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Post Delaying polls – why I’m not sold on the idea

Wednesday August 1, 2007

The Senator has some thoughtful posts up in the past couple of days about preseason polls and their effect on the postseason.

I looked at the story of Auburn 2004 myself last month (more from a scheduling perspective) and came to a similar conclusion but with one key difference: Auburn’s problems started long before the preseason polls. I believe that the mess left after the 2003 BCS established default 2004 contenders from the second that the final whistle blew. The 2004 preseason polls were just the culmination of the controversy and eight months of debate.

We see a similar thing already happening this season. Even before any official preseason polls have been released, those who help to guide the discussion are already setting the table for a Southern Cal – LSU national title game. It’s theirs to lose.

I don’t disagree with the merit and logic of delaying official polls. It’s clear that "name" programs get the benefit of the doubt. I do think though that delaying polls runs contrary to the nature of a football fan. We are constantly measuring ourselves against our rivals and opponents in everything from recruiting to scheduling. Many of the preseason polls included in Stassen’s analysis do nothing but drive magazine sales. If an Auburn fan can hold something over the head of an Alabama fan, it doesn’t matter how premature, inaccurate, or trivial the poll is. Mascots? Been there. Stadiums? Done that. Coaches? Finebaum stirs that pot every summer.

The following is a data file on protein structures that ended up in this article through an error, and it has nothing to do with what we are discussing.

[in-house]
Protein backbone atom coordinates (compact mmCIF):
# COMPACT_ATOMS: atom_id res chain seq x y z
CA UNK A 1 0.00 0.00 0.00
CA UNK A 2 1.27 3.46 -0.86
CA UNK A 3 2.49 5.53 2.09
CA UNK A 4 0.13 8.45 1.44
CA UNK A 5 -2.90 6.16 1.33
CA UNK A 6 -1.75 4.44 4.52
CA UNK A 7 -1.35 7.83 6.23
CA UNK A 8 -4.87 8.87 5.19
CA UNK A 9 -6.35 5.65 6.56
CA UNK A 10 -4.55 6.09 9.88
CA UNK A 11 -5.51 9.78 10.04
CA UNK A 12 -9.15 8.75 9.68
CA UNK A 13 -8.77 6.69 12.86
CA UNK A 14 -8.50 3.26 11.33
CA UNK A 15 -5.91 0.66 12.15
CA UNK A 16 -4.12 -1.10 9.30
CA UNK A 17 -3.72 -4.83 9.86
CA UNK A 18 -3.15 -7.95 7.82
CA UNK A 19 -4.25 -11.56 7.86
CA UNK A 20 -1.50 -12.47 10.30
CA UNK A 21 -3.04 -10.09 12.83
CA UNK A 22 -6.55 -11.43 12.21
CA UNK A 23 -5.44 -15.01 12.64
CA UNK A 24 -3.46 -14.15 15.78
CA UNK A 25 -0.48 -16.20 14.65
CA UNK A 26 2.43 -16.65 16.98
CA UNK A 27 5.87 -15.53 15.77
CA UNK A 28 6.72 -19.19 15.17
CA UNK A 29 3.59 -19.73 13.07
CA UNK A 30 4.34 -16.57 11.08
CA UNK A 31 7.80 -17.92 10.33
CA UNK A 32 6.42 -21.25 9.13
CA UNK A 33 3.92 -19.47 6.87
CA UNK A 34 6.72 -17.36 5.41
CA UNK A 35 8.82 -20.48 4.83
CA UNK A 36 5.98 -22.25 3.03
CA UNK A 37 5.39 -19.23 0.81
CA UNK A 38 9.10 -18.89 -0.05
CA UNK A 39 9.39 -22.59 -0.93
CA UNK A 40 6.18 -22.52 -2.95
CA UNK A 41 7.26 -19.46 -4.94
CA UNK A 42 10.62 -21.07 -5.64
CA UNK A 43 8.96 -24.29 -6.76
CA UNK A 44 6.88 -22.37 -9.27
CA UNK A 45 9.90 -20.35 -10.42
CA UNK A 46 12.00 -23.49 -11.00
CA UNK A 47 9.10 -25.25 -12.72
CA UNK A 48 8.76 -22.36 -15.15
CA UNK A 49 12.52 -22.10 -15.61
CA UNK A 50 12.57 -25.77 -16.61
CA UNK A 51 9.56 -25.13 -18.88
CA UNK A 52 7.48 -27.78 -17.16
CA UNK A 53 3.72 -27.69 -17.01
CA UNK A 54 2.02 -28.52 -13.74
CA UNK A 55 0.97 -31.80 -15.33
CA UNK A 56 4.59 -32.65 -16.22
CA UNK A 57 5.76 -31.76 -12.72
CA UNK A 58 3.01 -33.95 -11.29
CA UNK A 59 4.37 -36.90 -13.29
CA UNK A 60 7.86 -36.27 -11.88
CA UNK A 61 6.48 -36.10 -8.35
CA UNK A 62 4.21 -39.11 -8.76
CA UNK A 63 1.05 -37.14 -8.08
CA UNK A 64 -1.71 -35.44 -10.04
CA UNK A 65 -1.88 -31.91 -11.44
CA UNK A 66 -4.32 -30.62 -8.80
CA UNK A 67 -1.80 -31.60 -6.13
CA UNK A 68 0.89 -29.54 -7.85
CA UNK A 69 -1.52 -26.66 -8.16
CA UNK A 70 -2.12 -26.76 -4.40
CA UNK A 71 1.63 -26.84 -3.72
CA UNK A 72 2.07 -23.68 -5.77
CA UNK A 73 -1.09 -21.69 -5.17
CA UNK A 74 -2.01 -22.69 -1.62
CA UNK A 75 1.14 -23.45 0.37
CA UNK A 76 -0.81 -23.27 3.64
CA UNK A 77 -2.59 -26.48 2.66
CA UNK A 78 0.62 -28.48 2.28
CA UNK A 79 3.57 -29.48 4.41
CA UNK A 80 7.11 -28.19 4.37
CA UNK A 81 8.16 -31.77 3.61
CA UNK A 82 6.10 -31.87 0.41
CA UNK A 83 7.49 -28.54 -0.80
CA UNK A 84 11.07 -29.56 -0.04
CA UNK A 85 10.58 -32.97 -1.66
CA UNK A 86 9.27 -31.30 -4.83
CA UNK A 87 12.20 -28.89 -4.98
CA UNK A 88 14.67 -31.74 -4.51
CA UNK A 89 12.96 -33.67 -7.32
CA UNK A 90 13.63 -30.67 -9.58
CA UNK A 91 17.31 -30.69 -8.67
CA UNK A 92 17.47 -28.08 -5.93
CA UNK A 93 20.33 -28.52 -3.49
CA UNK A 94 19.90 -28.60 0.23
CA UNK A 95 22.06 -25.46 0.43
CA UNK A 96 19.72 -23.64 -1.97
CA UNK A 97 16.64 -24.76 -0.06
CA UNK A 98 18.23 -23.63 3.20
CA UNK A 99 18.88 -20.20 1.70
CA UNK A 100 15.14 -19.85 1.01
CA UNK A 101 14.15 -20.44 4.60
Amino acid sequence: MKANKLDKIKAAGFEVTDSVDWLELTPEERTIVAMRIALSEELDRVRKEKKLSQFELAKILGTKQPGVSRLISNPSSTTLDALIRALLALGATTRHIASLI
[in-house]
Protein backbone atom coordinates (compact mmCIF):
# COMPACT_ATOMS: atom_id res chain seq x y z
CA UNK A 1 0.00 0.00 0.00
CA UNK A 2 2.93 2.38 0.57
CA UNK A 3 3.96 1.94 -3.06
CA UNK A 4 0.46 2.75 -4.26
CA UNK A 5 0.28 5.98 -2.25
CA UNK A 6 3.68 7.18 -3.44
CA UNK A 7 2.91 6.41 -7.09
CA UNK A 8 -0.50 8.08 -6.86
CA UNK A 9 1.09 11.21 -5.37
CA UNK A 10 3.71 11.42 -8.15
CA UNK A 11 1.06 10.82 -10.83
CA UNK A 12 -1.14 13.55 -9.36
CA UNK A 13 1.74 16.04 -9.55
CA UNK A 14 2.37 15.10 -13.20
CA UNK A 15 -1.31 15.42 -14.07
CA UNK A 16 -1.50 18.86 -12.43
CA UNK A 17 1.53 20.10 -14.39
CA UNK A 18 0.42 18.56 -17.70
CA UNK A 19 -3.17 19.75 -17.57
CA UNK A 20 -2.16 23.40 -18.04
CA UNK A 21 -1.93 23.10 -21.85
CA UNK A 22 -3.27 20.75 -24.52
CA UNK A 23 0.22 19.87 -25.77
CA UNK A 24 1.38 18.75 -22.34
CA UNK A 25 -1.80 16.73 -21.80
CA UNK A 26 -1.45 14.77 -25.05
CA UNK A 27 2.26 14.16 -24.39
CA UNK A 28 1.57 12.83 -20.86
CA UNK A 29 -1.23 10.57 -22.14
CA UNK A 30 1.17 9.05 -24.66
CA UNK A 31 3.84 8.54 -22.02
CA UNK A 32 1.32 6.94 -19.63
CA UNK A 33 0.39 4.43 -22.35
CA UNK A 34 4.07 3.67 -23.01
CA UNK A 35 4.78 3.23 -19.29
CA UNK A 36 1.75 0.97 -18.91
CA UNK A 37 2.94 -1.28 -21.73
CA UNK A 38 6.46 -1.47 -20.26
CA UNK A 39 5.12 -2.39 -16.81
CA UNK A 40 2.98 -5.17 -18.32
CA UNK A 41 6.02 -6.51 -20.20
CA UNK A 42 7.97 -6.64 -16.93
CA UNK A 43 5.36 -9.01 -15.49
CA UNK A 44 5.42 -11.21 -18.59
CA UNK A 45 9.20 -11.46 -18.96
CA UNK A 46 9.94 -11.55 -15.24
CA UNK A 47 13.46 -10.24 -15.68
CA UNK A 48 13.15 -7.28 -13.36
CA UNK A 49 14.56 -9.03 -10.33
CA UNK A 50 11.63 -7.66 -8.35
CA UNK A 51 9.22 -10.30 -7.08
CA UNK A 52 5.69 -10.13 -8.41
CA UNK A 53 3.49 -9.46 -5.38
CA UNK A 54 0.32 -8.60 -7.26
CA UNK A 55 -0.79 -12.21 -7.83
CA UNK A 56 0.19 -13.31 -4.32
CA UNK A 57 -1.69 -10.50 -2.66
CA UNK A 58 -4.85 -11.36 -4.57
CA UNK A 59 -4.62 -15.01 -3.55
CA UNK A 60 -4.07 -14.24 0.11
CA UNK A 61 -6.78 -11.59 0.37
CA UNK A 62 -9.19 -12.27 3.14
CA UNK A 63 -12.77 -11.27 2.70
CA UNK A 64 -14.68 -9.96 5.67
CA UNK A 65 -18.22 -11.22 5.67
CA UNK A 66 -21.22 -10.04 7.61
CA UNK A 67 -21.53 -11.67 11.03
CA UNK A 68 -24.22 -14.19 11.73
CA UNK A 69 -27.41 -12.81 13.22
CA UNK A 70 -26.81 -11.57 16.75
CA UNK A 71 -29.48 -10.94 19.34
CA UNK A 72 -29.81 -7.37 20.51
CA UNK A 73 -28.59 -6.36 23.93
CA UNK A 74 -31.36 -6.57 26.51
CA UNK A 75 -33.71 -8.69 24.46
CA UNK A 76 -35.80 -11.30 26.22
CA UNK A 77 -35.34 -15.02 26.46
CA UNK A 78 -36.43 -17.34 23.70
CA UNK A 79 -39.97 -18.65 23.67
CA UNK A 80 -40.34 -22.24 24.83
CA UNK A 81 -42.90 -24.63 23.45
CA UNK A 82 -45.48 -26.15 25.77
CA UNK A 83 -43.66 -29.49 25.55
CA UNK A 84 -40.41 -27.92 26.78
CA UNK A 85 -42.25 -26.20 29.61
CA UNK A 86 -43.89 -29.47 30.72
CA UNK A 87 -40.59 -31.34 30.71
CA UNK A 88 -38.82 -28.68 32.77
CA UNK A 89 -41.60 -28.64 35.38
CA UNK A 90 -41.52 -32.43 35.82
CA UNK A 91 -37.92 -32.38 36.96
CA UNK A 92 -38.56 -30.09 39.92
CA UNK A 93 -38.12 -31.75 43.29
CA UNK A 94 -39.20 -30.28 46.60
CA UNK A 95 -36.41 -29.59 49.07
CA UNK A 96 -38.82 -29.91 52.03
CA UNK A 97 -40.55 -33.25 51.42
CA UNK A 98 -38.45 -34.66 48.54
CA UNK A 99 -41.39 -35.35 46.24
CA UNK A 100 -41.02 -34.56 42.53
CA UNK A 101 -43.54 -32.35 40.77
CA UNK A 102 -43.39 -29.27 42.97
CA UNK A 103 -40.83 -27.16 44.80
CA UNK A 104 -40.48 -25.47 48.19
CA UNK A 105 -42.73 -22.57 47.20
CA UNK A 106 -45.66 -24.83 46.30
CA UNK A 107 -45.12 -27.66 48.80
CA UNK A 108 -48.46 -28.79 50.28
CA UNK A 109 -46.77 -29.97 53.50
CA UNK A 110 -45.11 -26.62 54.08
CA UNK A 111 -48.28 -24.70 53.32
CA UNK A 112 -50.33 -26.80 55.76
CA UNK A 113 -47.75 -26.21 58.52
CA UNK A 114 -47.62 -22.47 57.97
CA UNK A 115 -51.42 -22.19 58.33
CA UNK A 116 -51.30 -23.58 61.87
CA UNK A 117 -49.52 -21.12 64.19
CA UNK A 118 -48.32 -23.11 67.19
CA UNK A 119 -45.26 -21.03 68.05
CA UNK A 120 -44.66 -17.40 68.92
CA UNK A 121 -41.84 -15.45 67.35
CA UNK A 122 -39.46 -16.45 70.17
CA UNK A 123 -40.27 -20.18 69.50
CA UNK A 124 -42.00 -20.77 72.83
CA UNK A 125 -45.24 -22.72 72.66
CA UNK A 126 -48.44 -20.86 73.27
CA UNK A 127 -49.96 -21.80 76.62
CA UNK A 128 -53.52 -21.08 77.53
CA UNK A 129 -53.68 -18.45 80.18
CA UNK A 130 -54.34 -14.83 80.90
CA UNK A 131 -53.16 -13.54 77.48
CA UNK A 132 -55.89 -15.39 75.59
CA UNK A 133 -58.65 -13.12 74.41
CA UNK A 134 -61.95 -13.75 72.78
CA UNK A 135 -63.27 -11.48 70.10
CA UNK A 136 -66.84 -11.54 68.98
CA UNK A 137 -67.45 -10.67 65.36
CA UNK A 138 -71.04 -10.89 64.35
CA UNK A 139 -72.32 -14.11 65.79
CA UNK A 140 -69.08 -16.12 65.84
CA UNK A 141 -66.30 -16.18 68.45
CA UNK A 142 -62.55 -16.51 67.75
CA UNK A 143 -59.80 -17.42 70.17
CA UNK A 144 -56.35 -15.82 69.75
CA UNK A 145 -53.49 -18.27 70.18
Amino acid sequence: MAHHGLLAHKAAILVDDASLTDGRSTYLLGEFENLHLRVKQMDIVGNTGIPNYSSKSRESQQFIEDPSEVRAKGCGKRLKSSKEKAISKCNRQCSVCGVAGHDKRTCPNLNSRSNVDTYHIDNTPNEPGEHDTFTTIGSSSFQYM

Will that change if official polls are delayed? I don’t think so. Fans will still support the preseason magazine industry, and the rankings are the core of that business. I even suspect that the official polls themselves wouldn’t change much. Why? Because, as the Senator reminds us, people who vote in polls are lazy. How true that is. What that means in terms of releasing polls later in the season is that the pollsters will "cheat". The groupthink would be established over the summer by the pundits and the magazines, and no observer of the game can remain untainted. Why take the time to pour over a month of football when Phil Steele has done all of the work for you? Take the preseason consensus, adjust for the losses over the first month of the season, and you’re done. For that reason, I don’t expect that any poll released for the first time in October would be much different than the polls we already see in the fifth and sixth week of the season.

While the flaw the Senator points out is very real, I’m not so sure that delaying polls would provide any real changes.

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  • […] shouldn’t be release before (five, six, seven) weeks. My question remains the same as it was the first time I discussed this issue: how much would a poll released for the first time today vary from the current […]